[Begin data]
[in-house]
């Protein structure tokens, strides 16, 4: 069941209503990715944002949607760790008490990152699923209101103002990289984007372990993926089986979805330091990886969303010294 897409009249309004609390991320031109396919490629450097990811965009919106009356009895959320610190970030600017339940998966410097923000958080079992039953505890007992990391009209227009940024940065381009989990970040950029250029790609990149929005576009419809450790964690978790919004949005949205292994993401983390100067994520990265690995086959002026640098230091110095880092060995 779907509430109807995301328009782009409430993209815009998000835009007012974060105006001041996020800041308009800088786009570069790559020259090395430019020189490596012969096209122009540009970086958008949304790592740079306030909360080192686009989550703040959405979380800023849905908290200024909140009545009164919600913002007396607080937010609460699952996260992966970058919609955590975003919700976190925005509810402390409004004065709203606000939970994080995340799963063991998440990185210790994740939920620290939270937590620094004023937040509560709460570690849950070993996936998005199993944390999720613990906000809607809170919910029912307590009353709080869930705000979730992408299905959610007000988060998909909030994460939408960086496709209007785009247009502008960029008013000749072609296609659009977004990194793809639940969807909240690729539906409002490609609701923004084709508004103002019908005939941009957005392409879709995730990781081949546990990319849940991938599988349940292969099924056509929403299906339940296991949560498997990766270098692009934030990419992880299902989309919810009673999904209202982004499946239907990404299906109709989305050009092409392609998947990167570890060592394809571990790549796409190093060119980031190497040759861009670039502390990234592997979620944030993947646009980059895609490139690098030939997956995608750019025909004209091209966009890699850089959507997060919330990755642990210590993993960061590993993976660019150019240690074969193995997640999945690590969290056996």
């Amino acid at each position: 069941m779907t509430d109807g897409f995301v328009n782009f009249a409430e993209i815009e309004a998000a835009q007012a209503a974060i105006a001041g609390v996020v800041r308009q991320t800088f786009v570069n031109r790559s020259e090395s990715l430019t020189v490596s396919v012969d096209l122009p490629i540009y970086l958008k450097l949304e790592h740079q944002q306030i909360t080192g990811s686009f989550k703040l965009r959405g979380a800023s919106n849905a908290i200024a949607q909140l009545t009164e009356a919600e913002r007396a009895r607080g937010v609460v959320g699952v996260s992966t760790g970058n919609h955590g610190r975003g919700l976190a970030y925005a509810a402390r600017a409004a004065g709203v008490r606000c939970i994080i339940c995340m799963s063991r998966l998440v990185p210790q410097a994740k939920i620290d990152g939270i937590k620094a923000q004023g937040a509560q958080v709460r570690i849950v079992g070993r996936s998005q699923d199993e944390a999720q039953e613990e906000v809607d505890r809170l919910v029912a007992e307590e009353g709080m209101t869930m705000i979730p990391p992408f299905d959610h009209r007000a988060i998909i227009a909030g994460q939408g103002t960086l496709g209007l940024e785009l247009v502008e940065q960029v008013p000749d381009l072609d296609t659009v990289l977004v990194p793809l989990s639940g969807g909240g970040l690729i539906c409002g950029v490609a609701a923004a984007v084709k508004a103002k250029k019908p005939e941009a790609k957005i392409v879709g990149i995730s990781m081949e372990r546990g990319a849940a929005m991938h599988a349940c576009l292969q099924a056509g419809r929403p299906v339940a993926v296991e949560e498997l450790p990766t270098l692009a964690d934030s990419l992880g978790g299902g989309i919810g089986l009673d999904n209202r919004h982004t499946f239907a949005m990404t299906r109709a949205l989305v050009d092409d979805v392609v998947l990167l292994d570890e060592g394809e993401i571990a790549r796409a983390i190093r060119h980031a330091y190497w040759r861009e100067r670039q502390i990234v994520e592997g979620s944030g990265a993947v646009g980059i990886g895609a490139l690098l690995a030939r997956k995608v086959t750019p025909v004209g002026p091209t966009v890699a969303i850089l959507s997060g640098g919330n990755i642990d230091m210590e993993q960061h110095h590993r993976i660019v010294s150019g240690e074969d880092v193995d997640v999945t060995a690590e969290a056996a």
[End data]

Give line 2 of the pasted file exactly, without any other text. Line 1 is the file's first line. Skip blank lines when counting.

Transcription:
């Protein structure tokens, strides 16, 4: 069941209503990715944002949607760790008490990152699923209101103002990289984007372990993926089986979805330091990886969303010294 897409009249309004609390991320031109396919490629450097990811965009919106009356009895959320610190970030600017339940998966410097923000958080079992039953505890007992990391009209227009940024940065381009989990970040950029250029790609990149929005576009419809450790964690978790919004949005949205292994993401983390100067994520990265690995086959002026640098230091110095880092060995 779907509430109807995301328009782009409430993209815009998000835009007012974060105006001041996020800041308009800088786009570069790559020259090395430019020189490596012969096209122009540009970086958008949304790592740079306030909360080192686009989550703040959405979380800023849905908290200024909140009545009164919600913002007396607080937010609460699952996260992966970058919609955590975003919700976190925005509810402390409004004065709203606000939970994080995340799963063991998440990185210790994740939920620290939270937590620094004023937040509560709460570690849950070993996936998005199993944390999720613990906000809607809170919910029912307590009353709080869930705000979730992408299905959610007000988060998909909030994460939408960086496709209007785009247009502008960029008013000749072609296609659009977004990194793809639940969807909240690729539906409002490609609701923004084709508004103002019908005939941009957005392409879709995730990781081949546990990319849940991938599988349940292969099924056509929403299906339940296991949560498997990766270098692009934030990419992880299902989309919810009673999904209202982004499946239907990404299906109709989305050009092409392609998947990167570890060592394809571990790549796409190093060119980031190497040759861009670039502390990234592997979620944030993947646009980059895609490139690098030939997956995608750019025909004209091209966009890699850089959507997060919330990755642990210590993993960061590993993976660019150019240690074969193995997640999945690590969290056996």